May 21, 2021
Need a quick catchup on the news? Here are seven agricultural stories you might have missed.
1. The Wheat Quality Council's 2021 Hard Winter Wheat Tour is underway in Kansas. On May 17, the day's estimated yield average was 59.2 bushels per acre, the highest measured since 53.4 bushels per acre in 2012. In 2019, the Day One estimate was 46.9 bushels per acre. – Kansas Farmer
2. The Paycheck Protection Program allowed millions of businesses to keep their doors open and has required a massive cleanup operation on the backend. The Small Business Administration's inspector general estimated in January that the agency approved loans for 55,000 potentially ineligible businesses and that 43,000 obtained more money than their reported payrolls would justify. Kabbage was among a band of online lenders that helped millions of borrowers and originated loans to phantom farms. – ProPublica
3. Bayer will ask a judge to give preliminary approval to a $2 billion settlement that would create a framework to resolve future claims that Roundup causes cancer. Bayer has committed up to $9.6 billion to resolve existing claims alleging that Roundup causes non-Hodgkin lymphoma. The class settlement would address future claims. Bayer and lawyers representing consumers presented the deal Wednesday to U.S. District Judge Vince Chhabria in San Francisco, who last year rejected a $1.25 billion proposal. – Reuters, Farm Futures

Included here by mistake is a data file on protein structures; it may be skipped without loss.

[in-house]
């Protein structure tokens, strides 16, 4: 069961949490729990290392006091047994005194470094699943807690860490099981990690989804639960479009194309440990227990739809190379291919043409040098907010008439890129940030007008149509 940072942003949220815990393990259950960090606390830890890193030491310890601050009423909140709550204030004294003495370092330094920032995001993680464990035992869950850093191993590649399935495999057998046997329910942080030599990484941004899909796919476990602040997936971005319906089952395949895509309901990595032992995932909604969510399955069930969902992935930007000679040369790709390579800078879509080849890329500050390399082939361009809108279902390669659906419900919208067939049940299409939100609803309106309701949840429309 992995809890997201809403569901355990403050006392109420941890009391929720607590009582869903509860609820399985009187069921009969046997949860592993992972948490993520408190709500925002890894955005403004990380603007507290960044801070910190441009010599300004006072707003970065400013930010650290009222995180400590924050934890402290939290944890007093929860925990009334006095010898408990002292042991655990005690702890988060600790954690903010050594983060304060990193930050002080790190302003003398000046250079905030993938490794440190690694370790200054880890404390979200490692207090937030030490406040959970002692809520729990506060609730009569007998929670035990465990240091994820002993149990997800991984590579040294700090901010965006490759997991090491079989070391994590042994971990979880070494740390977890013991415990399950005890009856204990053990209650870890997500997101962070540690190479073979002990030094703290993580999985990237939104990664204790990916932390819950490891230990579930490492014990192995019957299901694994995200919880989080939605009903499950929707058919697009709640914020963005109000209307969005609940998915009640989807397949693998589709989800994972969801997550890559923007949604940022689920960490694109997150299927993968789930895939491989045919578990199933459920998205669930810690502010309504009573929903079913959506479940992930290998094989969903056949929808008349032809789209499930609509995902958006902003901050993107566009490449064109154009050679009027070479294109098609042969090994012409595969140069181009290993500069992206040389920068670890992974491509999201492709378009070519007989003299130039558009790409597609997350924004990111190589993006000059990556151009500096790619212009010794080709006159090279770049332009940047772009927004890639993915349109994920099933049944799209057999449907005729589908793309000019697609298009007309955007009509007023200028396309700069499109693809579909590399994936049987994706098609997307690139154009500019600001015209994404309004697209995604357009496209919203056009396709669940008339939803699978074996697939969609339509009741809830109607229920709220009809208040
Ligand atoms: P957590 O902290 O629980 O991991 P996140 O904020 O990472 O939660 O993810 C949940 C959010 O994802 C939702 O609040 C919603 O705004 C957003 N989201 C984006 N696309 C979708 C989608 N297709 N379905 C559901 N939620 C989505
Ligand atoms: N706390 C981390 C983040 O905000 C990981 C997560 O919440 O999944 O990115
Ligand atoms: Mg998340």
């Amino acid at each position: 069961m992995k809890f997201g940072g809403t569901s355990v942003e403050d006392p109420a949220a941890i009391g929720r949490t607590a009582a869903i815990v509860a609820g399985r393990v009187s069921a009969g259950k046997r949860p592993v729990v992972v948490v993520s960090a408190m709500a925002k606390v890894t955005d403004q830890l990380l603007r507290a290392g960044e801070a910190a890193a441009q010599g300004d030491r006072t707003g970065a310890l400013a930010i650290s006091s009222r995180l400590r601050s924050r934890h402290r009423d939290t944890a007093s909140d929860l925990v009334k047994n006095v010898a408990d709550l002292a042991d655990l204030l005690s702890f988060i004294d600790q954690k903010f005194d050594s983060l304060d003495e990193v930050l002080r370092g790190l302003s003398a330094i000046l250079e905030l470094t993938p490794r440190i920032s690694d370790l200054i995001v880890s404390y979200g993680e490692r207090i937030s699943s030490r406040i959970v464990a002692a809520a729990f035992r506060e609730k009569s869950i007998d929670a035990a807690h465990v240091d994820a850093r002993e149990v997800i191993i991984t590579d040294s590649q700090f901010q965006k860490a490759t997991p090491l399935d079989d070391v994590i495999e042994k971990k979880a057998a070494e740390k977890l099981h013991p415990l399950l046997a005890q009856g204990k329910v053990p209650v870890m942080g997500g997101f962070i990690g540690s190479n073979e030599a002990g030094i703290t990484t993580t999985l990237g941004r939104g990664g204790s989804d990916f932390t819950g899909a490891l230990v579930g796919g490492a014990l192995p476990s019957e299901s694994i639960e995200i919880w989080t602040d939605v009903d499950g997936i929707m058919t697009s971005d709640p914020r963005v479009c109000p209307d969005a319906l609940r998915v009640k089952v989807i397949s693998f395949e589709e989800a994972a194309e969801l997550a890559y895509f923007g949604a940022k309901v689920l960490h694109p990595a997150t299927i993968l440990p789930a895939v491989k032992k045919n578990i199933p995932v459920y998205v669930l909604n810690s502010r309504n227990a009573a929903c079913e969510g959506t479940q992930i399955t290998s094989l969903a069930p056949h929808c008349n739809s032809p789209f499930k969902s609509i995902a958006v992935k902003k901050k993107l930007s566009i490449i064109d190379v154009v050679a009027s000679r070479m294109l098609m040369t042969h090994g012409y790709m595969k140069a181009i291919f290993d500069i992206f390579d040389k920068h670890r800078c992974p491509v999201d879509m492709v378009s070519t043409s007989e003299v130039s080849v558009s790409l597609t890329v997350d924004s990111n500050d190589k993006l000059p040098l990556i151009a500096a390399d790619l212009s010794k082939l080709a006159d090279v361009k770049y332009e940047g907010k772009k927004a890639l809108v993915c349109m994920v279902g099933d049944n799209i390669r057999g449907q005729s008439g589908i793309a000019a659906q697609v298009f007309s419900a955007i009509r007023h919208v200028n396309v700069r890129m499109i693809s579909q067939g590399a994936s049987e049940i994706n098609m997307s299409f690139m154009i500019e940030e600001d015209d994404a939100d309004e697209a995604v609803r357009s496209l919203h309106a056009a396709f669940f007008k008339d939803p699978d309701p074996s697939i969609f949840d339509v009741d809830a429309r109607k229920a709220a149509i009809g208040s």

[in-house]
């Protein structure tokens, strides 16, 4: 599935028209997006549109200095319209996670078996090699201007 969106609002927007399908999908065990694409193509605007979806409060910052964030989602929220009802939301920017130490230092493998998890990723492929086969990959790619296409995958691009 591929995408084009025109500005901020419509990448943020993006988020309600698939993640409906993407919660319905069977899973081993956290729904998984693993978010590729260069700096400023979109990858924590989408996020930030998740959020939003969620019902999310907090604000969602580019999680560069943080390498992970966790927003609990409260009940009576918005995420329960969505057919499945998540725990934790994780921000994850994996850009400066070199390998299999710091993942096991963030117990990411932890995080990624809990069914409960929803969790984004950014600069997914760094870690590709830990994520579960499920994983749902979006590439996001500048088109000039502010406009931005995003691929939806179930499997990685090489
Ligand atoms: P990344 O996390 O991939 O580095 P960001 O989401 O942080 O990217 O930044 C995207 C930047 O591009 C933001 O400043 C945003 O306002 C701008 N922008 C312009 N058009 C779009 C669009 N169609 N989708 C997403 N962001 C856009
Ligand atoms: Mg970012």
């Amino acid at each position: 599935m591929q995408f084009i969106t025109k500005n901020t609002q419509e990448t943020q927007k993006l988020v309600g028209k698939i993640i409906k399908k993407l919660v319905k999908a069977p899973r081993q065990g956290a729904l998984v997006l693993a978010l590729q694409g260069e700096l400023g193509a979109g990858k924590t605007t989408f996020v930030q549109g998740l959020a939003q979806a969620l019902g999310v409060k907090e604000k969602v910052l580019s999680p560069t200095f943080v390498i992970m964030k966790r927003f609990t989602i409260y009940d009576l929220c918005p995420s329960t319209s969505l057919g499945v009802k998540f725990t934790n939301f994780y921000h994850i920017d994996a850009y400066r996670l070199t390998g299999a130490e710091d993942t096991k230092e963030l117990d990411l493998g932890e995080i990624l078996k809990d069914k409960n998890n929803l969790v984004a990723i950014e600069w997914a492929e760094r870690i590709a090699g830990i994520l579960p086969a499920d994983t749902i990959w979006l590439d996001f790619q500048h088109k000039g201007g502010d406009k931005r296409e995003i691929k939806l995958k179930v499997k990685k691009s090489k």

4. Cattle industry members came together May 10 to discuss challenges involved in the marketing of finished cattle. Beef producers are tired of seeing the costs of beef soar at the grocery store while the prices they are paid barely moves. The Biden administration views the pricing patterns in beef processing as evidence that concentration in the beef processing sector is having damaging effects on the supply chain and rural America. – BEEF, Yahoo Finance
5. A University of Nebraska-Lincoln team has taken a step toward identifying the biochemical and genetic basis for the large differences in corn and sorghum tolerating environmental extremes. – Nebraska Today
6. In Missouri, legislation that would limit individuals authorized to inspect animal agriculture facilities is headed to the governor's desk. However, bills designed to restrict foreign ownership of agricultural land and to limit the authority of some state natural resource commissions to set their own fee structure failed to advance in the state legislature. – Missourian
7. A food safety group and organic farmers appealed a court ruling that says USDA did not act unreasonably when it refused to prohibit the organic certification of hydroponic agriculture. The Center for Food Safety and others are appealing the decision of a California federal judge who disagreed with their claims that USDA is violating the Organic Foods Production Act. – Reuters
And your bonus.
Agricultural education teacher Krista Pontius of Pennsylvania won Live's Top Teacher Search. Pontius is also co-owner of Cocolamus Farms in Millerstown, Pa., an 85-head dairy. – American Agriculturalist
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